How Much Time Do We Actually Spend Working at Work?
Very few office workers actually work the full eight hours they spend at their desks. There are the coffee breaks and the water cooler chats about whatever Netflix show just premiered, the texts and emails that just have to be dealt with immediately, and, of course, the cat videos that must be watched—and shared around the office. In between, we might get some work done.
But how much slacking off at work is normal? At least half an hour a day, according to a working paper from the National Bureau of Economic Research that lends credence to the notion that long working hours aren't actually very productive. At least, workers report spending 34 minutes of company time a day on non-work activities, on average. When the researchers axed the workers who claimed they really did not deviate from work-related tasks at any point during the day—clearly an unreliable sample population—the average reported messing-around time jumped to 50 minutes a day. So if you're off-task for an hour a day, chances are your coworkers are too.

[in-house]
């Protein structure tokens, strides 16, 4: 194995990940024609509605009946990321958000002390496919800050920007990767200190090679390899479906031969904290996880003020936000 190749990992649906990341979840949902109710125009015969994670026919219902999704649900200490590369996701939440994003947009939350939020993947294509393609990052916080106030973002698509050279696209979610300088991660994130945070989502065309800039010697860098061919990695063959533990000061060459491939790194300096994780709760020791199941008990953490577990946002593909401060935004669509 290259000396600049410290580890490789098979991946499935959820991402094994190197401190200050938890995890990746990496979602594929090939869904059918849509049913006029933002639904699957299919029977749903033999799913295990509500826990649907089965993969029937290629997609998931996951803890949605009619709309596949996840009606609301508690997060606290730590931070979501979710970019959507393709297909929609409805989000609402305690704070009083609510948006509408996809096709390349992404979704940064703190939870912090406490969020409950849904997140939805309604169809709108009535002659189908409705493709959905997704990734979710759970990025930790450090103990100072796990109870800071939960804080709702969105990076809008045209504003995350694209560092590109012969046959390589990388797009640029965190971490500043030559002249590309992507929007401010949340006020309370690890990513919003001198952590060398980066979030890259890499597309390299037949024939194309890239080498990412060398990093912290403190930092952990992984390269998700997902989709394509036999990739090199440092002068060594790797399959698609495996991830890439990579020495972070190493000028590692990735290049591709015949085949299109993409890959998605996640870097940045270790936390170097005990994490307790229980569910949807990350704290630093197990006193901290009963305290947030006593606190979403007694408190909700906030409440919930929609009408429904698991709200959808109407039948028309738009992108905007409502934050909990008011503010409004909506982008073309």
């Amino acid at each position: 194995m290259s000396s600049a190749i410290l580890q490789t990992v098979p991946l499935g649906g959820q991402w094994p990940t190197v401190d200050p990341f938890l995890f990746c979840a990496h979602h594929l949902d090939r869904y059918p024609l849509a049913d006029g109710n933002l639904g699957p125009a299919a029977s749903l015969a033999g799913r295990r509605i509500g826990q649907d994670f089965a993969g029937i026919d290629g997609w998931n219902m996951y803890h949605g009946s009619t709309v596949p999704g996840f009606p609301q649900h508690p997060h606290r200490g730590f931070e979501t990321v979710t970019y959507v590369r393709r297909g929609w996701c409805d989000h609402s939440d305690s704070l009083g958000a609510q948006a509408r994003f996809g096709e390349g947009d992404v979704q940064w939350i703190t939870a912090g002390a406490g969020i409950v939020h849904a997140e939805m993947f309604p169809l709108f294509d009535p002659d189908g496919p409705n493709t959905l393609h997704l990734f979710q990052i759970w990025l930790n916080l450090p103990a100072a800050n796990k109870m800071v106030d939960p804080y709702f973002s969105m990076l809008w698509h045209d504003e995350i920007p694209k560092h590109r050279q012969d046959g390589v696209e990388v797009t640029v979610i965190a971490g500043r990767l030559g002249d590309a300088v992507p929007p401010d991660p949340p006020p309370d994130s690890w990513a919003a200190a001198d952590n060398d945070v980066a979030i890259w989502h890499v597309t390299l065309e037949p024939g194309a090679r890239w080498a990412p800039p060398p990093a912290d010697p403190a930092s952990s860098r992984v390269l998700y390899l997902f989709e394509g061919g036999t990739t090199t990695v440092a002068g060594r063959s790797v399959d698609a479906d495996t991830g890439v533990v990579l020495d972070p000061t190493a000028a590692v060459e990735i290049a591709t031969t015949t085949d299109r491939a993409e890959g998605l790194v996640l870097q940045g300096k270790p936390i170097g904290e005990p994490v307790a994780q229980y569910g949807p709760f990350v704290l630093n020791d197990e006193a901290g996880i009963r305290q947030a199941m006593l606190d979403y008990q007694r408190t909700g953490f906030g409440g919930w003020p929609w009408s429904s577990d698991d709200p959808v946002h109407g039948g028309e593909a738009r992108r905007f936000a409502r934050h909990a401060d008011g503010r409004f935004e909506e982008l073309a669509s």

The data comes from the American Time Use Survey, a diary-based study of how people spend their time, so those self-reported numbers probably aren’t precise. Surely people did not pause to record every minute they spent G-chatting throughout the day. But it’s a decent approximation.
And it’s pretty good fodder for the notion that if you want to get more done, you should actually reduce the hours you spend at work. The study found that the longer people spent at work on a regular basis, the more of that time they spent goofing off.
Some businesses are putting this idea into practice. Recently, some Swedish companies adopted a six-hour workday as a way to give their employees more work-life balance while also increasing the amount of time they spent on-task. Instead of having employees sit at their desks for a full eight hours—during which they’re probably taking breaks to watch cat videos at least part of the time—these companies ask their employees to come in for fewer hours, but stay off social media and put off personal phone calls and emails during that shorter stretch. "It's difficult to concentrate at work for eight hours, but with six hours you can be more focused and get things done more quickly," one business owner explained to the BBC in November.
However, this study found that at a certain point, long hours were, in fact, productive ones. People who worked more than 43 hours a week spent a smaller proportion of their time goofing off than the standard 40-hour-a-week worker. It sort of makes sense—if you already know you have 80 full hours of work to complete in a week, you may not want to add another hour of Internet browsing to that time. Even though you should definitely, definitely spend as much time as possible reading articles like these on the Internet.
[h/t: Science of Us]